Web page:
Honestly i think critic should give an honest account of theirs and the audiences experience of a show. While they should give their own opinion of what they like/ don't like, there should be a decent amount of critique regarding certain factors such as the writing, dramatic structure and plot, characterisation, entertainment value and audience response. People often confuse "not liking" things with them being "bad". You can be uncomfortable and agitated by a great show and maybe that's what the show intended. 

Are there any questions that you feel I have missed out that would help me to understand how dramaturgy works for you?

 the art, craft and technique of creating. Each is to their own. So little now has to do with honest creation and beautiful art but more to do with expensive advertising and 'big names' with no substance. We hold ourselves to a high standard and expect others to do the same. We also aim to tell a story for a reason not just for self-glory. People often in this industry have false intentions and it's always disappointing. BUT when someone is moved by our work it makes it all worthwhile and they always are

The show has given both writers a unique insight into what it takes to give an electric and thoughtful performance and they are keen to express their reasons for creating this particular work.

Sarah-Beth states "We're not putting on Detached to make money. We're not doing it for fame or glory hunting. We're telling a story. For me hearing those words and reading them aloud for the first time made me think. It made me appreciate what I have and forgo and forgive that which I don't. And I hope it can do the same for you. Yes it's all about entertainment but why can't it leave you thinking?"

With personal tragedy being no stranger to both Tom and Sarah-Beth, they both had this to say

“Life is short. So let’s make the most out of it while we can. It is better to try than to spend a life wondering”

In August 2015 Detached will premiere to world audiences aiming to explore and dispute lies that society encourage us to believe about life and relationships. 

Detached brings a fresh, exciting perspective to live theatre because it utilises not only razor sharp dialogue between the characters but also live performances of each artistic expression. 

"We’ve all felt alone, we’ve all wondered what we’re doing wrong. Who can really make us happy in life? We are all one and it's time to start working for each other.”

Stories hold power. In this original new stage drama, Lucy ruthlessly deconstructs three failed relationships to ask the questions that most of us are afraid to ask.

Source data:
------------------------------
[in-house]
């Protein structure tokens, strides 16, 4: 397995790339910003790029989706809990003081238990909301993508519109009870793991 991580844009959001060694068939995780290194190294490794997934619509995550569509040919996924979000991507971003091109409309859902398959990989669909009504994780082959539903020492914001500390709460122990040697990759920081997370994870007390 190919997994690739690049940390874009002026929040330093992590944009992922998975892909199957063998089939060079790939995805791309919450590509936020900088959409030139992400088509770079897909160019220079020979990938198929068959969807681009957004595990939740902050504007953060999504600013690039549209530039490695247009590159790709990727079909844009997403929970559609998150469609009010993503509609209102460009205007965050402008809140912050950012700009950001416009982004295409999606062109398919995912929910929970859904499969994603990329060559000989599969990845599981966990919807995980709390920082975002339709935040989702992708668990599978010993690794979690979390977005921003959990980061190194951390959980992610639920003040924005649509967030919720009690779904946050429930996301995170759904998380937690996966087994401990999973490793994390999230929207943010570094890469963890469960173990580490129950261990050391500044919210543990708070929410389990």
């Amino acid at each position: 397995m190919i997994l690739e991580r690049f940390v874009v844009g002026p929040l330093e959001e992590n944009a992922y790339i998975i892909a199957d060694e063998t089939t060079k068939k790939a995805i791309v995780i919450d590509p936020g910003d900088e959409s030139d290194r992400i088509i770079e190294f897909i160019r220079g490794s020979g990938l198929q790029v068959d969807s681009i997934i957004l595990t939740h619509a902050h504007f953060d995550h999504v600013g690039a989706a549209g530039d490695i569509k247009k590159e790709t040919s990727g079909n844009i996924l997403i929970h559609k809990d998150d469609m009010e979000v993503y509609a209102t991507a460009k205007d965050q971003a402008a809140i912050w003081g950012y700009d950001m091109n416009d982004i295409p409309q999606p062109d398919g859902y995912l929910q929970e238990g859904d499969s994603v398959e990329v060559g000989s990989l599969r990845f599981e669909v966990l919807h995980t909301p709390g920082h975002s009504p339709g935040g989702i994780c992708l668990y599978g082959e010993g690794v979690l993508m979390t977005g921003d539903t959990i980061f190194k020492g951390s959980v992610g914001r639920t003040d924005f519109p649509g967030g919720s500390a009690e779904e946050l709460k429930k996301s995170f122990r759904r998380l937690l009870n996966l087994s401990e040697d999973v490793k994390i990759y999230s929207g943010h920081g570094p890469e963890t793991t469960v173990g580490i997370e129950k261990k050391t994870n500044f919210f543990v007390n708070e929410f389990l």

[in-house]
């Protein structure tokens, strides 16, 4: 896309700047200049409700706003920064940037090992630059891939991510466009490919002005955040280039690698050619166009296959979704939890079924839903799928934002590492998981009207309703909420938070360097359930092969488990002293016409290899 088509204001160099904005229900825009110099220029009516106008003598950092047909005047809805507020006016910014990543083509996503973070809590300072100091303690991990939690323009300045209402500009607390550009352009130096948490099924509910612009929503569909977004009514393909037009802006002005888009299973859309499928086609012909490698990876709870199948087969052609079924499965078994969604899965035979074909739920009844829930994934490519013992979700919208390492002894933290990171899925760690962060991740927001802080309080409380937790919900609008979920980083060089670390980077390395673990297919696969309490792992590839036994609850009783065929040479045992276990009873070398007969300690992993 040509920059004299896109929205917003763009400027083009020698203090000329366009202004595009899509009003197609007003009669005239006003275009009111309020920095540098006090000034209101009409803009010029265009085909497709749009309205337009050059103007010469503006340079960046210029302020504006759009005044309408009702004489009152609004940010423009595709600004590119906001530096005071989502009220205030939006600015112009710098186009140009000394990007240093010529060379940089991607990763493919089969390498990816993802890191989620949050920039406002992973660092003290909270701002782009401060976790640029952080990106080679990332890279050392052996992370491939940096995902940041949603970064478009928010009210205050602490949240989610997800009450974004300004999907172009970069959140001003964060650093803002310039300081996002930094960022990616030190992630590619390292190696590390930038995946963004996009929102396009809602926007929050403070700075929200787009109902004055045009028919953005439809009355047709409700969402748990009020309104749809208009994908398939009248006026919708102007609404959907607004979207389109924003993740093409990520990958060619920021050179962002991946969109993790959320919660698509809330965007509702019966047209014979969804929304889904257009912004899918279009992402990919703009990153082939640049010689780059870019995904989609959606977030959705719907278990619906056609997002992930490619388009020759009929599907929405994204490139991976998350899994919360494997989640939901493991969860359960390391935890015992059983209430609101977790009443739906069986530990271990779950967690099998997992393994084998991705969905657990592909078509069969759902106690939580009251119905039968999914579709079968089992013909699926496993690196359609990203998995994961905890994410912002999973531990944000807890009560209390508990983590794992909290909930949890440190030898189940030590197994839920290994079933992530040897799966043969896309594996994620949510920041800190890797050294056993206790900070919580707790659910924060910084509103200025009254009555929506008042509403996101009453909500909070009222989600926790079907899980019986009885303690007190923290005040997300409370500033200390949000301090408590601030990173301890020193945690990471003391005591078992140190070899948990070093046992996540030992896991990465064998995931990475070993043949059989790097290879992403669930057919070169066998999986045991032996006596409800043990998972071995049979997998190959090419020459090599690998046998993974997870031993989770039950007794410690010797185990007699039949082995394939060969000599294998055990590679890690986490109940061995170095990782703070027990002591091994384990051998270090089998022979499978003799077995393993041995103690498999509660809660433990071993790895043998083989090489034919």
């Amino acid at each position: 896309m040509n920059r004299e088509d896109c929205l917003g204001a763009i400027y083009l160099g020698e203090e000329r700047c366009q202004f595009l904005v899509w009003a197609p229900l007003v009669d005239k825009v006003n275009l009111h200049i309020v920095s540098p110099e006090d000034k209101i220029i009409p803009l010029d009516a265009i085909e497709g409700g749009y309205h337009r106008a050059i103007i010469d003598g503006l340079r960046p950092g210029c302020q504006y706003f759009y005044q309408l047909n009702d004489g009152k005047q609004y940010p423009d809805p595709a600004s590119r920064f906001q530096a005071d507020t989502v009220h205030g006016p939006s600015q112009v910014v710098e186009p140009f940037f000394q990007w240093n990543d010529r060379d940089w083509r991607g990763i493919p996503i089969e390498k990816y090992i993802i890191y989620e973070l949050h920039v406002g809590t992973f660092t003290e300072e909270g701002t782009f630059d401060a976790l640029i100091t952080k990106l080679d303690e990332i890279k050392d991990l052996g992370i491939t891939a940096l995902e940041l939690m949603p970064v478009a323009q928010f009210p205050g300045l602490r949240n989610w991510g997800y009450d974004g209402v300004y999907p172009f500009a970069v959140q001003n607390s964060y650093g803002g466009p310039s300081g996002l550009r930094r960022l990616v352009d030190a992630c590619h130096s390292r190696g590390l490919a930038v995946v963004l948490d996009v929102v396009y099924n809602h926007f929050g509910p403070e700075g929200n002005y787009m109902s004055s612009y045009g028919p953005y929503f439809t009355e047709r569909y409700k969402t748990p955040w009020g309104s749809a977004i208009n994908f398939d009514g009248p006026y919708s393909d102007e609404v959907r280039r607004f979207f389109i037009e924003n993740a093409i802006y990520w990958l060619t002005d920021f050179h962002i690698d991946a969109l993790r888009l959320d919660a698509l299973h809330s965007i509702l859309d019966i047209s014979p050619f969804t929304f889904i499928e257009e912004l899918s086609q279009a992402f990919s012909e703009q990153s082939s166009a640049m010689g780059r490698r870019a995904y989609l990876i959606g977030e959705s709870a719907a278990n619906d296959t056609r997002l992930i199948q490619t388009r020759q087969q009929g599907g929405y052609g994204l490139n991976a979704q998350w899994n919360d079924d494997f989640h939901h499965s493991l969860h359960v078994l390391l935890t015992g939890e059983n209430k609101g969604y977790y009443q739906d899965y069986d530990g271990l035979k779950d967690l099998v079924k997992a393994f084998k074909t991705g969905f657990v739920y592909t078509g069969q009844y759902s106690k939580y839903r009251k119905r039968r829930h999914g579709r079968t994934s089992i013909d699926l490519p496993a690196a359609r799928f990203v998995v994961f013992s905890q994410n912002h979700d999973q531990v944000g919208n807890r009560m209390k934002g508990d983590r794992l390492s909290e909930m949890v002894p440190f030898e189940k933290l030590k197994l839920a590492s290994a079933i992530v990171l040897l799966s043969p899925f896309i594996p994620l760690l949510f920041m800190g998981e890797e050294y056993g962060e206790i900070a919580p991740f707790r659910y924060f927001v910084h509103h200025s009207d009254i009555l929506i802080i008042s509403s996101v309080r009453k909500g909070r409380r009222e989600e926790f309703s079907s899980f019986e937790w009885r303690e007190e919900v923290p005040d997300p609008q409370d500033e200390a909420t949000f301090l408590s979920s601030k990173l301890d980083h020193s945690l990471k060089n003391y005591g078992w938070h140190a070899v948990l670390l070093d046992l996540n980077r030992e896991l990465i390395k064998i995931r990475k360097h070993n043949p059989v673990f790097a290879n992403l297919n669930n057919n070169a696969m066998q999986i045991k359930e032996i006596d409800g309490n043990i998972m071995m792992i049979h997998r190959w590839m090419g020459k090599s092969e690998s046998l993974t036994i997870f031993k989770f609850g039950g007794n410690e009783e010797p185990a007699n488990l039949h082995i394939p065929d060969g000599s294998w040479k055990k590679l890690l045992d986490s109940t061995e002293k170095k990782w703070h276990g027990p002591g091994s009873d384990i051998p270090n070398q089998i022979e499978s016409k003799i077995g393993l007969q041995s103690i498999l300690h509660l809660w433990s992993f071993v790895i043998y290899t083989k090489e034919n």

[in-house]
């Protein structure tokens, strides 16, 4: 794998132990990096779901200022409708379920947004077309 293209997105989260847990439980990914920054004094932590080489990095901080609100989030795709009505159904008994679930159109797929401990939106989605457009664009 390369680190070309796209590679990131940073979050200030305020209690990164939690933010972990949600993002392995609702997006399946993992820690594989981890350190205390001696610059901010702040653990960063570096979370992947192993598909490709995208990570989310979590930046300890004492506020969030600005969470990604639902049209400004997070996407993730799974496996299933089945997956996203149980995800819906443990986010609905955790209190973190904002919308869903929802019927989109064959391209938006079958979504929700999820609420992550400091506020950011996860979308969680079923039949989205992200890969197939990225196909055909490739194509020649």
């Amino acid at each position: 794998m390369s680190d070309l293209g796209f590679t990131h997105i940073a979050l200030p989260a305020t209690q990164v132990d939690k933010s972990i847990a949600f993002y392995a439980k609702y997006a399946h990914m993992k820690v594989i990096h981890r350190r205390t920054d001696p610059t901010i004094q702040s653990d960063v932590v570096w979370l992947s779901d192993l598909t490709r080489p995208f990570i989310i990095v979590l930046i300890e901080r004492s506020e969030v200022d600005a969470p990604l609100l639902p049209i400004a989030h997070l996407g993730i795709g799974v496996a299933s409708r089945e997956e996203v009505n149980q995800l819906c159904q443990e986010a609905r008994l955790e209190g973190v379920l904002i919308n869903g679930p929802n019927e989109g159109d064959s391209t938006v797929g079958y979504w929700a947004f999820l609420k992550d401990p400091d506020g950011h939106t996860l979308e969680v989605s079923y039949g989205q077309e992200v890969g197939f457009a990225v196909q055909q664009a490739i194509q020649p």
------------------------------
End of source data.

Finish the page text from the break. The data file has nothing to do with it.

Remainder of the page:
Robyn: The Dancer, Ashen: The Artist and Daithi: The Musician, are three men who have taken pieces of Lucy’s heart. On the surface it seemed as if she had found something in each that could reveal true happiness to her but looking deeper, there were flaws in both parties that led to one inevitable place: self destruction.

Writer Tom Moriarty commented “In our current society, we actively avoid interaction with other human beings. We are glued to whatever screen grabs our attention but that is merely the symptom of a much larger disease. We seem to be losing touch with the very thing that makes us human. Detached attempts to address an issue that is pulling us closer and closer to the brink of something dangerous, an inescapable sense of detachment.”

Dance, art and music are all inexorably entwined with the drama throughout the story and the end result is something that hasn’t been seen live in theatre before, a powerful, honest and beautifully raw look at human connection. A performance that is entirely served for the audience.

Sarah-Beth said “The heart of this story came to life when I suffered a painful personal loss, losing my brother Crawford over a year ago. It forced home the terrible reality that we are not here forever. I am telling this story in honour of my brother, to tell people that life is fleeting and we have to grasp every possible moment to find happiness but more importantly, be brave enough to at least try to change the things we can in life. To try to be happy.”

BOX Revolution are a film and theatre company based in the heart of Glasgow. Formed in 2013 by Sarah-Beth Brown and Tom Moriarty, two professional actors who began their journey training together in an acting studio in the city. Since their beginnings, BOX Revolution have produced HIDDEN (Old Hairdressers), POISONED (2014 Ed. Festival Fringe), WAITING FOR CHANGE (NTS 5 Minute Theatre, Citizens Theatre) and PASSING (2014 Ed. Festival Fringe). All productions were new writing, cast using gender non-specific guidelines and were written by Tom Moriarty and cast using actors that Sarah-Beth and Tom have trained in their time in Glasgow.

Their first film, LIKE HAPPY, was shot early 2015, directed by Tom and written and starring Sarah-Beth. Previous to this short film, Tom and Sarah-Beth produced R Paul Wilson’s (BBC Three’s The Real Hustle) feature film CON MEN which is soon due for release, working alongside Tartan Spartan Films (a production company from Glasgow). Tom starred in the lead role and Sarah-Beth playing a vital role.